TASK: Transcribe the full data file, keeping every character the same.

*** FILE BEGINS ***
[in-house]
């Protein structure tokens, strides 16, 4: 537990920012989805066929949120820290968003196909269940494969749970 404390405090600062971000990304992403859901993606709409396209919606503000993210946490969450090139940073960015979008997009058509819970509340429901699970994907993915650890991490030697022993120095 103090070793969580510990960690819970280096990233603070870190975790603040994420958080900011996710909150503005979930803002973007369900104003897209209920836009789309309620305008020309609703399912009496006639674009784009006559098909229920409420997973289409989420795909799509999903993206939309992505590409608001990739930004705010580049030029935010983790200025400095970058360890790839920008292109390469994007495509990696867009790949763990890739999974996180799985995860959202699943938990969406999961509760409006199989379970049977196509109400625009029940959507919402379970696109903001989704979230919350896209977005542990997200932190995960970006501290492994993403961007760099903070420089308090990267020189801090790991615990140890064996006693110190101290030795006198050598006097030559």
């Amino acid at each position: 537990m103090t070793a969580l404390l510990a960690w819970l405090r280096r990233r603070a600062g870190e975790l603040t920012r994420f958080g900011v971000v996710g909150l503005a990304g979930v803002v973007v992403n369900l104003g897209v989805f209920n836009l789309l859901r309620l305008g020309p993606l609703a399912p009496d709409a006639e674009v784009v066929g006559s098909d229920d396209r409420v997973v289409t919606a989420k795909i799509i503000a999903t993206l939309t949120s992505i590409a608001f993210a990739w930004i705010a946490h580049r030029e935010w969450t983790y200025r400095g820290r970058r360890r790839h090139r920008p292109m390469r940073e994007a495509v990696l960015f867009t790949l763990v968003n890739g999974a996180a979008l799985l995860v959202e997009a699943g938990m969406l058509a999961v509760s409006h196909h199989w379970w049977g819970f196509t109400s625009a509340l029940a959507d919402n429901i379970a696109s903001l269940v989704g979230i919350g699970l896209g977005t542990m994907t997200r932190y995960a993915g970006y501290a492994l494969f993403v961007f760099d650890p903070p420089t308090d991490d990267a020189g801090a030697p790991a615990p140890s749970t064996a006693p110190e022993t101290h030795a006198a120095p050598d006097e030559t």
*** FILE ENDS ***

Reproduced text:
[in-house]
């Protein structure tokens, strides 16, 4: 537990920012989805066929949120820290968003196909269940494969749970 404390405090600062971000990304992403859901993606709409396209919606503000993210946490969450090139940073960015979008997009058509819970509340429901699970994907993915650890991490030697022993120095 103090070793969580510990960690819970280096990233603070870190975790603040994420958080900011996710909150503005979930803002973007369900104003897209209920836009789309309620305008020309609703399912009496006639674009784009006559098909229920409420997973289409989420795909799509999903993206939309992505590409608001990739930004705010580049030029935010983790200025400095970058360890790839920008292109390469994007495509990696867009790949763990890739999974996180799985995860959202699943938990969406999961509760409006199989379970049977196509109400625009029940959507919402379970696109903001989704979230919350896209977005542990997200932190995960970006501290492994993403961007760099903070420089308090990267020189801090790991615990140890064996006693110190101290030795006198050598006097030559």
């Amino acid at each position: 537990m103090t070793a969580l404390l510990a960690w819970l405090r280096r990233r603070a600062g870190e975790l603040t920012r994420f958080g900011v971000v996710g909150l503005a990304g979930v803002v973007v992403n369900l104003g897209v989805f209920n836009l789309l859901r309620l305008g020309p993606l609703a399912p009496d709409a006639e674009v784009v066929g006559s098909d229920d396209r409420v997973v289409t919606a989420k795909i799509i503000a999903t993206l939309t949120s992505i590409a608001f993210a990739w930004i705010a946490h580049r030029e935010w969450t983790y200025r400095g820290r970058r360890r790839h090139r920008p292109m390469r940073e994007a495509v990696l960015f867009t790949l763990v968003n890739g999974a996180a979008l799985l995860v959202e997009a699943g938990m969406l058509a999961v509760s409006h196909h199989w379970w049977g819970f196509t109400s625009a509340l029940a959507d919402n429901i379970a696109s903001l269940v989704g979230i919350g699970l896209g977005t542990m994907t997200r932190y995960a993915g970006y501290a492994l494969f993403v961007f760099d650890p903070p420089t308090d991490d990267a020189g801090a030697p790991a615990p140890s749970t064996a006693p110190e022993t101290h030795a006198a120095p050598d006097e030559t």